Ceremonial Essay

 

Kobori Enshu (1579-1647) who served as tea master to the second and thirdTokugawa shōgun as well as one of the last renowned tea masters of olden Japan toinherit the tradition of the tea ceremony with his propensity for organization and a needfor classification led to a complex set of rules and categories which codified tea into aformal ritual and gave rise to several distinct schools of 

Chadō

(Way of Tea). Enshu’snotion of “beautiful

wabi

” was characterised by refinement and richness, bringing the teaceremony back to the elegance of its origins at Higashiyama (Heian period).The Teahouse and Tea CeremonyThe underlying sentiment of the tea ceremony is the result of the Zen concept of greatness in the smallest incidents of life and with that, the simplicity and purism of thetearoom was derived from the Zen monastery. The architecture of the teahouse andarrangement of the tea garden are all carefully planned to reflect the philosophies of Zenwhile traditional arrangement of a formal tea garden with its tea house and other furnishings follow certain prescribed rules for proper conduct of a tea ceremony.There are a number of ways of conducting the tea ceremony, depending on theseason of the year and the occasions as well as according to the perception of theceremony by different schools of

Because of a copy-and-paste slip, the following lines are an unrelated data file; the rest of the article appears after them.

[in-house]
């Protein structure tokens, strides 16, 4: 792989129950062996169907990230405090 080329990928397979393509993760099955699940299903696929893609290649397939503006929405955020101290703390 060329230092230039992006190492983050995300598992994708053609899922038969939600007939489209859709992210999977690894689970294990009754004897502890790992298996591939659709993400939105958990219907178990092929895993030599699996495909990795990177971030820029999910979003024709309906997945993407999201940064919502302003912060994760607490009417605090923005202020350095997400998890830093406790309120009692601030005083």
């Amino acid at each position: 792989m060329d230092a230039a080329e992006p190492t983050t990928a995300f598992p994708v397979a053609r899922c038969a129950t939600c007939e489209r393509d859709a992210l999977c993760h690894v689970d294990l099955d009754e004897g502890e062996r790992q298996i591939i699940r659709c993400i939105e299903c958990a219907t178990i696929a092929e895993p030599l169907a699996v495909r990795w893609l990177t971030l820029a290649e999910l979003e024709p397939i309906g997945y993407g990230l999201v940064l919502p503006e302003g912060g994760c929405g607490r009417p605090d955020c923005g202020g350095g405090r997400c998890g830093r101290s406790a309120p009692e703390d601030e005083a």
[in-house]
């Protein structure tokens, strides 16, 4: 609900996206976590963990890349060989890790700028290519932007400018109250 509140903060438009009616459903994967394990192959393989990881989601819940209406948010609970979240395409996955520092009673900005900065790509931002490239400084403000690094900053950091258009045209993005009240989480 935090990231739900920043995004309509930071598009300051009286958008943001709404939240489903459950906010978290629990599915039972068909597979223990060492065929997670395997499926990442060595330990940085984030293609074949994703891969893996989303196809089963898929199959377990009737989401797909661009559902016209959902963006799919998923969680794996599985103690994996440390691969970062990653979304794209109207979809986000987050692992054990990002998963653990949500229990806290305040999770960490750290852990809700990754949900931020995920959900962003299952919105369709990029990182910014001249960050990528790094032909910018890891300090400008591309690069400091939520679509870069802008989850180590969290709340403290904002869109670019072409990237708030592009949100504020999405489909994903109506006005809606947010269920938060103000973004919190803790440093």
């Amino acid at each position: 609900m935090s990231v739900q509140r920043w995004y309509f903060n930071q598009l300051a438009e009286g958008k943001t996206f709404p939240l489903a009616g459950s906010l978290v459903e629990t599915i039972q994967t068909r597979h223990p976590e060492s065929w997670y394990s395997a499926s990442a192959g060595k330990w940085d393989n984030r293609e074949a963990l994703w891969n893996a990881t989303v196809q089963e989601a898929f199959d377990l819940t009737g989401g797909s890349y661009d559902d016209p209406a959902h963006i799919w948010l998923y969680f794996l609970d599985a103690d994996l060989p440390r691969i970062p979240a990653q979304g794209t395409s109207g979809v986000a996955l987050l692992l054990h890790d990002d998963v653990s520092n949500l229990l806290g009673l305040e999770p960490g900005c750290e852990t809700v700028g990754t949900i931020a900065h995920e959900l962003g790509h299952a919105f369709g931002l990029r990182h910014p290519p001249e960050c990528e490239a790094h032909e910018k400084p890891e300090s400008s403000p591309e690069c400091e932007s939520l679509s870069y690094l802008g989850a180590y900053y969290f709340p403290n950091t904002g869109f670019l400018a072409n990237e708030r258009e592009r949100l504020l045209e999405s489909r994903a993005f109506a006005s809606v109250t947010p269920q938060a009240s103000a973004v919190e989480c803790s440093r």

Chadō

. The formal tea ceremony or 

cha-no-yu

is anentertainment that the host has to prepare with great care, paying attention to manydetails of preparation such as the selection of the

kakemono

or hanging scroll to be placedin the

tokonama

as well as the floral arrangement (

chabana

) to be used, again withattention to season as well as the use of incense and the food to be prepared.The ceremony consisting of a light repast called ‘

kaiseki

’, several dishes preparedcarefully and in fixed order served together with

 sake

, followed by a thick pasty teaknown as

koicha

which is made of young leaves from a shrub 20 – 70 years old, and afoaming tea brew,

usuucha

, using leaves from a shrub of 3 – 15 years old, make up

cha-no-yu

. Regular formal ceremonies last about four hours whilst informal

cha-no-yu

requires only one hour as only powdered tea is served. Hours considered proper for holding a tea ceremony are ‘

Yogomi

’, held at 5am during summer where participants canenjoy the morning glory and other similar flowers decorating the

tokonama

. ‘

 Asa-cha

’,held at 7am in winter where participants enjoy the beauty of snow freshly fallen duringthe night. Other hours also include, ‘

 Hango

’, held after breakfast at 8am, ‘

Shojo

’, held atnoon, ‘

Ya-wa

’, held at 6pm and ‘

 Fuji

’, which is conducted at any other time than the preceding times.Invitations to a formal

cha-no-yu

are typically sent out, either in writing or in persona week in advance or earlier, depending and usually to the prescribed number of fiveguests. The duty of the guests are to reply promptly in writing or other means andaccording to polite etiquette. Those accepting of the invitation will call on the host theday before the party to express thanks. Just before the time set for the

cha-no-yu

the hostsweeps the garden and path leading to the teahouse and also sprinkling it with water as3

The Comparison of Jan Van Eyck’s and Aztecs wedding ceremonies